Setting up a shared student flat.
A good student flat can be the venue for fun times and great memories but getting it set up isn’t always easy. It pays to take your time and gain a thorough understanding of the process ahead, especially if it’s your first time away from home. But don’t be overwhelmed, this isn’t third-year physics, and by developing a few new skills and some smart planning you’ll be flat-warming in no time.
Often the first hurdle for setting up any new student flat is money, students don’t usually have a lot, so it’s essential to accurately forecast set up costs for yourself and your future flatties.
Important things to budget for include:
- Rent (including initial deposit to the landlord, sometimes you’ll have to pay several weeks’ rent in advance)
- Utilities (electricity and/or gas, Internet)
- Water rates – if it is not included in your rent
- Contents insurance
- Living expenses
- Lawn and Garden maintenance – if not included in your rent
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School is in session – 10 tips for setting up a student flat
- Property inspection
You’ve secured your student flat and now it’s time for the initial property inspection with your new landlord. Student flats can get wild so this is an important step, it will help both parties check and agree the property condition prior to moving in. It’s an opportunity for you to make sure everything is functional and identify any areas that require repair.
Your landlord will want to complete a property inspection report to check against the condition of the flat when you leave. Be thorough and take your time because any damage you miss at this point could potentially be blamed on you later. It’s a clever idea to extensively photograph the inside of the flat including the walls, floors, kitchenware, white ware, taps, and showerheads to give both you and your landlord a clear record of the property’s initial condition. Save the photos in a safe place and share them with your landlord. Remember to point out any defects or damage you notice that hasn’t been mentioned. Ask for a copy of the report and double-check all damage has been noted.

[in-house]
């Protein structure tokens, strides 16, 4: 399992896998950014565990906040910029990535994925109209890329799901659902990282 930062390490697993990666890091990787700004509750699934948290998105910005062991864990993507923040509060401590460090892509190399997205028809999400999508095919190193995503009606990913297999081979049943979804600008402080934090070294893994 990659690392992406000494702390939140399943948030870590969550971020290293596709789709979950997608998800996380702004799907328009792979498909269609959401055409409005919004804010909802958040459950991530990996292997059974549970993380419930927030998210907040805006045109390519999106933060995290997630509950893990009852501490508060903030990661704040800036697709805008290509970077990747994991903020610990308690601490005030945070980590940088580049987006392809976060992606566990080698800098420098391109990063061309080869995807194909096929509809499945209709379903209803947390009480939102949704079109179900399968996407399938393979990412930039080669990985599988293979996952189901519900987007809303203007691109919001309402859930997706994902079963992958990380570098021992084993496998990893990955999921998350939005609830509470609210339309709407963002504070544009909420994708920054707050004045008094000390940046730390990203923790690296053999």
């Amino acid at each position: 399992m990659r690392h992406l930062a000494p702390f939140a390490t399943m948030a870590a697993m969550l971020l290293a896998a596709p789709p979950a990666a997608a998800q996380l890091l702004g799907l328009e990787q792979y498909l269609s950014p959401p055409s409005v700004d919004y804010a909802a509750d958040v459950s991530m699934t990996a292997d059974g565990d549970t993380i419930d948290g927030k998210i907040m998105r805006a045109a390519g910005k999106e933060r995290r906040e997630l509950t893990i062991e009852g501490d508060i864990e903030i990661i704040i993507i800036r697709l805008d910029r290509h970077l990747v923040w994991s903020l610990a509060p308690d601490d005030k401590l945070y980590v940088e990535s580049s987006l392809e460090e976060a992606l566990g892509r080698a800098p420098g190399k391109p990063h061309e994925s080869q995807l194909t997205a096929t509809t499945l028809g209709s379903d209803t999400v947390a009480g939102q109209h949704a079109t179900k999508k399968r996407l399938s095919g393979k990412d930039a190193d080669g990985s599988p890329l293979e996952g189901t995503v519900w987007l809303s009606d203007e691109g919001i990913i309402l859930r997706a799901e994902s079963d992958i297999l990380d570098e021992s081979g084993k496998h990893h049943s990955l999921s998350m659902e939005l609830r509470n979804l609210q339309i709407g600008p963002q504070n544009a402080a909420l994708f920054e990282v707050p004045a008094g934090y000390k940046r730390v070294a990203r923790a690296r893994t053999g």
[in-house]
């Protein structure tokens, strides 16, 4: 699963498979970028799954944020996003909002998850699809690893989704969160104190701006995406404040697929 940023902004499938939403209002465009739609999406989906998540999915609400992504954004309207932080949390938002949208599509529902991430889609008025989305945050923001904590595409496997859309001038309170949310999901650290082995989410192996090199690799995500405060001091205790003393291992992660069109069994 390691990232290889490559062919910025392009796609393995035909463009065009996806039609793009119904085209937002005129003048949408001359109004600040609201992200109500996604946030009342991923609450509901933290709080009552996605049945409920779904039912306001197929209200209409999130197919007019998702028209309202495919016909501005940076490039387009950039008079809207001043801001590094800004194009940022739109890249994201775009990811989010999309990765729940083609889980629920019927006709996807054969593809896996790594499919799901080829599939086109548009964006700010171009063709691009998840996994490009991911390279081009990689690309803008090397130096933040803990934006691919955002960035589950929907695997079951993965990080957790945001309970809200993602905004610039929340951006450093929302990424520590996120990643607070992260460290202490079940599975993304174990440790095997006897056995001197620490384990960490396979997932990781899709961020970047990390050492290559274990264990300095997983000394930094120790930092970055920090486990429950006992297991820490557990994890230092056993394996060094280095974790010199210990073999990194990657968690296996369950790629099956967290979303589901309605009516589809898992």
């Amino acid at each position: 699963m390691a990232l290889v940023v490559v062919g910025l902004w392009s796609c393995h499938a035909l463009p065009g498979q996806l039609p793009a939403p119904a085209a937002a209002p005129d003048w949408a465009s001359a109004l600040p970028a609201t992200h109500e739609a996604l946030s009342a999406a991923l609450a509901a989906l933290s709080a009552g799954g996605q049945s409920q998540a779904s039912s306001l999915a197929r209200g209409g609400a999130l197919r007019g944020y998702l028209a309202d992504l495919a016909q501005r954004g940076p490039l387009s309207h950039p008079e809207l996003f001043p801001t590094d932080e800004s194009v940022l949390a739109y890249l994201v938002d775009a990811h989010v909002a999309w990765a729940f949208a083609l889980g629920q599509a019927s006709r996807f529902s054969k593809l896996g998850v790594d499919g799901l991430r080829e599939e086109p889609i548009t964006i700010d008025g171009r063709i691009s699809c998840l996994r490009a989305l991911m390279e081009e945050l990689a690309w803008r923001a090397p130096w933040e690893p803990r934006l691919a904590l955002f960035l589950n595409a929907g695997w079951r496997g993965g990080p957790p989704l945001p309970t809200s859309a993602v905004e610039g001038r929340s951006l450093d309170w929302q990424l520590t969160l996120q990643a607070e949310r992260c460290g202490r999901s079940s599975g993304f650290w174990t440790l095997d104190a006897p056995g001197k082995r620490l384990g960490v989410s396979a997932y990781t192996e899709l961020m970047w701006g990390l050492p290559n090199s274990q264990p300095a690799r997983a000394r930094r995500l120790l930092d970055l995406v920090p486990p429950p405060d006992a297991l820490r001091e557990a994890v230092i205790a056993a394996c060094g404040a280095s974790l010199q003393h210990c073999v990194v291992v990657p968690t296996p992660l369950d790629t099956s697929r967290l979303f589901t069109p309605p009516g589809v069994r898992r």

- Checking the appliances in your student flat
Any appliances that come with the flat should be in good working order. Having the appliances functioning well can help you reduce water use and electricity consumption and keep down overall flat running costs. Examples of appliances to check include:
- Fixed wall heaters
- Heat pump
Effective insulation is important when considering a potential student flat. Insulation helps your flat keep warm during the winter and cooler during the summer months.
Insulating your flat with close-fitting, full length lined curtains will help trap the heat in from the sun during the colder months. In summer, the same method can be applied to prevent heat from entering – pull down blinds and/or close curtains. Additionally, purchasing new energy-efficient items may seem like a splurge now, but will save money long term.
- Energy-efficient lighting